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Using PR and Your Media Niche to Make Your Business a Success

Jun 2, 2008
Gaining exposure using public relations for your business is a fantastic idea in order to drive sales. Although advertising constantly may not be the most cost effective way to achieve your goals.

When it comes to publicity though, most people who are new at the game believe that you simply pen an effective release, send it out to the print media and wait for success. But when the requests DON'T come in, maybe you would make a couple of call to the newsroom with little to no success.

"Taking a passive approach with the media will not get you many positive results."

So what's your first 'media marketing' step? Simple. You need to find the media 'niche' that best suits your message.

You first need to look at your message and ask yourself a few questions. Is it newsworthy? Is it a topic I can have a long conversation about? Is there a financial income I'm targeting? The answer to these questions will help you determine the correct medium.

First Up? Television.

Whether a morning, noon or evening newscast, they communicate to their audience through pictures. It's all visual. A producer is looking for something 'camera-worthy' that's also newsworthy, entertaining, informative, or a 'how-to.' "If you don't think your message can be visual, think again", says Marsha Friedman.

"My firm had a life insurance agency as a client and they really wanted television exposure for their Chief Executive Officer. The segment pitch we prepared was an interview about the importance of life insurance and why it's vital for women to protect themselves for the future."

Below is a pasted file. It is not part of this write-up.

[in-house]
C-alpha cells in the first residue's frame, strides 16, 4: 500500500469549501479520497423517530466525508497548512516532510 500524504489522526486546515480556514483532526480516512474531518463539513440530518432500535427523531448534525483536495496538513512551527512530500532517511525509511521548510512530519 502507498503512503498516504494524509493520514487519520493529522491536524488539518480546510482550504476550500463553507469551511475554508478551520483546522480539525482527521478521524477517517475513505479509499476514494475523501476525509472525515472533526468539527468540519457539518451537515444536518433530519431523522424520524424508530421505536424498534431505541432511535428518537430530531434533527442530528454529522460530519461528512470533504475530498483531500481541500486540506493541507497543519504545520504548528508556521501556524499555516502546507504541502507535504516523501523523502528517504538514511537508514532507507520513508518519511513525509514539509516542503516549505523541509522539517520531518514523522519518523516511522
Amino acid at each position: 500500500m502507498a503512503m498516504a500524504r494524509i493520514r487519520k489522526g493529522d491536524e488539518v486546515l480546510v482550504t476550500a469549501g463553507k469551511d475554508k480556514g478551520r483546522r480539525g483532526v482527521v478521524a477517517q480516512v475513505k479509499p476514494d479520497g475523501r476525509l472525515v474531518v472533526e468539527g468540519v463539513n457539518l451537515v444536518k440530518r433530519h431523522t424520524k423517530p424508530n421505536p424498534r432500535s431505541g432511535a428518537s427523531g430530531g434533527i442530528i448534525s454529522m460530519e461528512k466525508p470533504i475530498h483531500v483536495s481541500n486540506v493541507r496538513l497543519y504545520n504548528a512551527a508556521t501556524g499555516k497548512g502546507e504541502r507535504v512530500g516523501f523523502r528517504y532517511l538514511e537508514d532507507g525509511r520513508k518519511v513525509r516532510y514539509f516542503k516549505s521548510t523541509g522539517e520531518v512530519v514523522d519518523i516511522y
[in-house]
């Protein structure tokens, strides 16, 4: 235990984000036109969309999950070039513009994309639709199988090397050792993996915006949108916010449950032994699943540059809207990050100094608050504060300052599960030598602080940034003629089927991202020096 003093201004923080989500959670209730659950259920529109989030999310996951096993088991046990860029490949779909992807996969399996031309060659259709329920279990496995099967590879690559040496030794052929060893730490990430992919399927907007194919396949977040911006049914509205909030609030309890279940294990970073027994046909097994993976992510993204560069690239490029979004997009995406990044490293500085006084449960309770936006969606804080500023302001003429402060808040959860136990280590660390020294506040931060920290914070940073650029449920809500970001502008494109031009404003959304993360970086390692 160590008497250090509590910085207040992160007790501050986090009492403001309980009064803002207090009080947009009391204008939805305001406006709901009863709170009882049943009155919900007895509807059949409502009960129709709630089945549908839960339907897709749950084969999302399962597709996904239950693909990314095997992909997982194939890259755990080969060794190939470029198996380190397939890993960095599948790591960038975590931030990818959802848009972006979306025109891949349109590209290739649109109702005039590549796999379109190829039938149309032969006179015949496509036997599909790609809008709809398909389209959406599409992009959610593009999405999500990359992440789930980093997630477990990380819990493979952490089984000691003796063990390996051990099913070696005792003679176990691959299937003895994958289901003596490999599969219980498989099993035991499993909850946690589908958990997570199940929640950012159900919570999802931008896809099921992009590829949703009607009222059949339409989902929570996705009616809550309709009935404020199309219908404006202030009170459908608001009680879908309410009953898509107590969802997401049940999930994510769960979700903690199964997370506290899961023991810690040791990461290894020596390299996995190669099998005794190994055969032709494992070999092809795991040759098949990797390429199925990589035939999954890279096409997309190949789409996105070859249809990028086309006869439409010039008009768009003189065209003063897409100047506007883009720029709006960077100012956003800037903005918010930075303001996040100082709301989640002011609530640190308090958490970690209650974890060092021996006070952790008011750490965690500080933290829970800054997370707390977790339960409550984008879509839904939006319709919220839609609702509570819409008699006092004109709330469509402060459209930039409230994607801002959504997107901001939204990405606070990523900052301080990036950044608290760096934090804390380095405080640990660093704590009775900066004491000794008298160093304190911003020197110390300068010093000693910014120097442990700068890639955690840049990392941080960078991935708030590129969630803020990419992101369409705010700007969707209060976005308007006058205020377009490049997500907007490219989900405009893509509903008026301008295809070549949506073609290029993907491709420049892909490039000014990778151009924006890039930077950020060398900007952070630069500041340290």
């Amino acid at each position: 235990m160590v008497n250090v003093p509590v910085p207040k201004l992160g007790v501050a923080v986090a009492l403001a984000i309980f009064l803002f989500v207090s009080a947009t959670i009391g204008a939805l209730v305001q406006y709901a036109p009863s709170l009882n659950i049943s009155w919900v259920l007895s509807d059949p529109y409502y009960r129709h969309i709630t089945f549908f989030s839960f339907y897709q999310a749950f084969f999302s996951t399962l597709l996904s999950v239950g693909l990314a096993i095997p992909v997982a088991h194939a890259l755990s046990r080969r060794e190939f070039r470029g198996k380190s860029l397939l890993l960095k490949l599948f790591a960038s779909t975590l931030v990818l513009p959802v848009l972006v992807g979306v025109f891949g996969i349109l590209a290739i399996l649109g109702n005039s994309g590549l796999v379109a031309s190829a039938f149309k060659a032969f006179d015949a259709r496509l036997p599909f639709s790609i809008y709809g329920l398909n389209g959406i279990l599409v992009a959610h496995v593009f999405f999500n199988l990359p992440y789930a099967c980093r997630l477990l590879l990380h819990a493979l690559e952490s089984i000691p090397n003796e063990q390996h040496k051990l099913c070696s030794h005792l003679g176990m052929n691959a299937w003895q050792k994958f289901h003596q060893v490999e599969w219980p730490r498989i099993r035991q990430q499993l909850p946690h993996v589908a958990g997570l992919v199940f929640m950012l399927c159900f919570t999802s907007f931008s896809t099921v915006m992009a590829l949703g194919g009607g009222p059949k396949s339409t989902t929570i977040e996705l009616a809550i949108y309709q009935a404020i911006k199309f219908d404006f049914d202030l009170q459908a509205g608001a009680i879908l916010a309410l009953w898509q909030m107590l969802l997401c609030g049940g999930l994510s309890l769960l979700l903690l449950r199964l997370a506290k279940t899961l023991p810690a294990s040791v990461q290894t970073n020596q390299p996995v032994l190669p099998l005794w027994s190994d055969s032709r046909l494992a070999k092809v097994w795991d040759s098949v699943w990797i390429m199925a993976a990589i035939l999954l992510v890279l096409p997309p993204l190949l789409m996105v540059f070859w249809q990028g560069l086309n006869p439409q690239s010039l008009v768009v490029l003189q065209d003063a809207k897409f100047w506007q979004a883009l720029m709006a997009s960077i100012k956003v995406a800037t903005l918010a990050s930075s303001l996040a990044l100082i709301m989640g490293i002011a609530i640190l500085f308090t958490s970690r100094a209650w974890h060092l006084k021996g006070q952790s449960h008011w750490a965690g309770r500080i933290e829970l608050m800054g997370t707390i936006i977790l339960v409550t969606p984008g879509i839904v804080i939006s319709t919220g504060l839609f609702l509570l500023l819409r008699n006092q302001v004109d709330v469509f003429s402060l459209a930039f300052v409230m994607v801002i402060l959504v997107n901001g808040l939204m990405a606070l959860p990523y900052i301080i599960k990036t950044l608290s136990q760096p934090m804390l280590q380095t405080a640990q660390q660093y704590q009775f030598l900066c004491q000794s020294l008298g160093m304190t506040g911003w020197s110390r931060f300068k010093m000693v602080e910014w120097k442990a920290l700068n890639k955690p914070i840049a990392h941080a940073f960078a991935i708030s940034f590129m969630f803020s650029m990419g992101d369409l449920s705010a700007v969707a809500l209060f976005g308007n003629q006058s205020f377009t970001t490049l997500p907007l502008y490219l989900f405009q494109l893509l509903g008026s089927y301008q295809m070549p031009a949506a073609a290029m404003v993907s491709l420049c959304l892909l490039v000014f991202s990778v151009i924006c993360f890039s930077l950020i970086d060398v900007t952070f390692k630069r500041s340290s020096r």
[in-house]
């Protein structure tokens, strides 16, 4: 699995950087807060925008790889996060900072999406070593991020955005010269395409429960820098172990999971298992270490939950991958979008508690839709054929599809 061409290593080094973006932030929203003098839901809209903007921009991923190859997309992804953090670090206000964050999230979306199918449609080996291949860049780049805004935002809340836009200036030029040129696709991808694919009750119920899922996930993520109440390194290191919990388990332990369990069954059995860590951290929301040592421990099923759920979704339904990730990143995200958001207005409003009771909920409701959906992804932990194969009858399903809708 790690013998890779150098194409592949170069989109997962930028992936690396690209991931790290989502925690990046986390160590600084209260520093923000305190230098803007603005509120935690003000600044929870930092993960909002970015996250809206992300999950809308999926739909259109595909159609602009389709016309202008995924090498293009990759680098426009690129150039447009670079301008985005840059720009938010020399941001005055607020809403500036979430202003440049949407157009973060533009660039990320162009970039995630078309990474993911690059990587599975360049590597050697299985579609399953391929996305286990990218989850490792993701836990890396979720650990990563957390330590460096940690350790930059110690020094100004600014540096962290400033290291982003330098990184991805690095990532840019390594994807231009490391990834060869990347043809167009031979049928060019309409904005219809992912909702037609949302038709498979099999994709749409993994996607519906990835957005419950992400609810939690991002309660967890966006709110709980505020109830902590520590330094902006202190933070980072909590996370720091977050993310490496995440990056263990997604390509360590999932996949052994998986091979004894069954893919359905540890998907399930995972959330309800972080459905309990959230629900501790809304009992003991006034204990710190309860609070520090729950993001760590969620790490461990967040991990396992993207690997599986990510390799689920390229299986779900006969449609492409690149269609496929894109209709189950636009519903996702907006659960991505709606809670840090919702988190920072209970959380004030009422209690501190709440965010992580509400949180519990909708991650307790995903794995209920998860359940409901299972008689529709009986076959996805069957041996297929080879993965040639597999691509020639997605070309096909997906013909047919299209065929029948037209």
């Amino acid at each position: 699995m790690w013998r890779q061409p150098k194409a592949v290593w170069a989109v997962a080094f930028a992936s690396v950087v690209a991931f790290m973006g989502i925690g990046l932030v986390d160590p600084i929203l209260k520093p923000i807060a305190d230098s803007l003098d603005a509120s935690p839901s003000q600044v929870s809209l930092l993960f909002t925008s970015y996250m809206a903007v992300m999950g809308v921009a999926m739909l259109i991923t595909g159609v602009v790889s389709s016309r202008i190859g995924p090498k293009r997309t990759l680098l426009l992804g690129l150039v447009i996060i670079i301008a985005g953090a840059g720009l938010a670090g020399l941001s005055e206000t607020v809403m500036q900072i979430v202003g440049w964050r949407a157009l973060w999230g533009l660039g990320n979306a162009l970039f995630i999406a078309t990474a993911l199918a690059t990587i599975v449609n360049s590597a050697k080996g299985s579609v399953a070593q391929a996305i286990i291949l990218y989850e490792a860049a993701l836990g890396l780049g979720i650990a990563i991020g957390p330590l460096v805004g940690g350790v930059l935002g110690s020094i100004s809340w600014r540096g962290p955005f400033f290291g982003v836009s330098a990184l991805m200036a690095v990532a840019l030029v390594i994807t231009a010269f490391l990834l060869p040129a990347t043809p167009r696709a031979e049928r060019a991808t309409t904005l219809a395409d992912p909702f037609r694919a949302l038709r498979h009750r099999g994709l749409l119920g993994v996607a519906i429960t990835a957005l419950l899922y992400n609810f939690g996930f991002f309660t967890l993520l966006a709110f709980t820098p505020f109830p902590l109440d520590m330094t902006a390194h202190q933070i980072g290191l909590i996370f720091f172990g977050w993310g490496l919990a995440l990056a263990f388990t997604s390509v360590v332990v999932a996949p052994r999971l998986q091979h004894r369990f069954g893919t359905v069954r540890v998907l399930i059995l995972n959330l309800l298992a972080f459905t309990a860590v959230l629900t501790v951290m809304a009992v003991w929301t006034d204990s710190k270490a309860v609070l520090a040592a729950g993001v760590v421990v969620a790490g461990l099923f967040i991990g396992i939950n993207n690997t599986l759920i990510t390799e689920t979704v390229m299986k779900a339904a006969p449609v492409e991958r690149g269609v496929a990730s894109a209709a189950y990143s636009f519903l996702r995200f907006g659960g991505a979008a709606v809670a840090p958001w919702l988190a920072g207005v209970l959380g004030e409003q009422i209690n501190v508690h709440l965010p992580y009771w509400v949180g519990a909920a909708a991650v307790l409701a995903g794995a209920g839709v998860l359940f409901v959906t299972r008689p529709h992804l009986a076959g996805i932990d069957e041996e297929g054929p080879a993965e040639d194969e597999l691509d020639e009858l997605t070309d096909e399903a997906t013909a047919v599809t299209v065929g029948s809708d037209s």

Friedman continues, "That probably sounds to you like a visual sleeping pill, right? What we did to make the segment really terrific is that we told our client to create large, colorful graphs in order to really create a compelling and visual story. In the end it was a very successful interview for our client!"

All newscasts are directed to a specific demographic. For example , early morning news shows are usually watched by working adults and families getting ready for school. Lunchtime shows are aimed for stay at home moms and retired individuals. Late night news is usually targeted for younger business people.

Now, how about talk radio.

Talk radio talk to their audience through words and not through pictures. Friedman adds, "Talk radio is conversational, so be ready to talk." What's more, many radio shows love local angles. Can you tie your topic to a news story that is hot in your area?

A similarity held by TV and talk radio is that each show is targeted to a specific demographic. As you would expect with the news, weather and traffic segments, there is not really time for an interview. 12:00pm shows, now run the gamut of topics since so many people listen to the radio at work.

So now more then ever you can expect to catch a business program during the typical workday. When work is finished for the day, when you turn on the radio you will be hearing the 2nd drive time of the broadcasting day. "Listeners are more relaxed then, and it's more conducive to a longer interview", adds Friedman.

And don't discount those overnight shows. Think no one's listening? You'd be mistaken. Evening and overnight interviews reach a broad audience of listeners, including 2nd and 3rd shift workers, public service employees, truckers and many people who work overnight.

Now, why not get your name in print!

Magazines and newspapers resemble radio and TV in that they're looking for the newsworthy, the entertaining, the informative as well. But certain segments of print also like visuals.

Marsha Friedman says, "If you have a story about a gourmet food product, make sure to include a delectable dish photo." Whenever appropriate, photos can help you make the grade.
About the Author
For 20 years Marsha Friedman has been a leading authority on public relations as CEO of EMSI. Go to http://www.publicitythatworks.com to claim your free "Power of Public Relations" video today!
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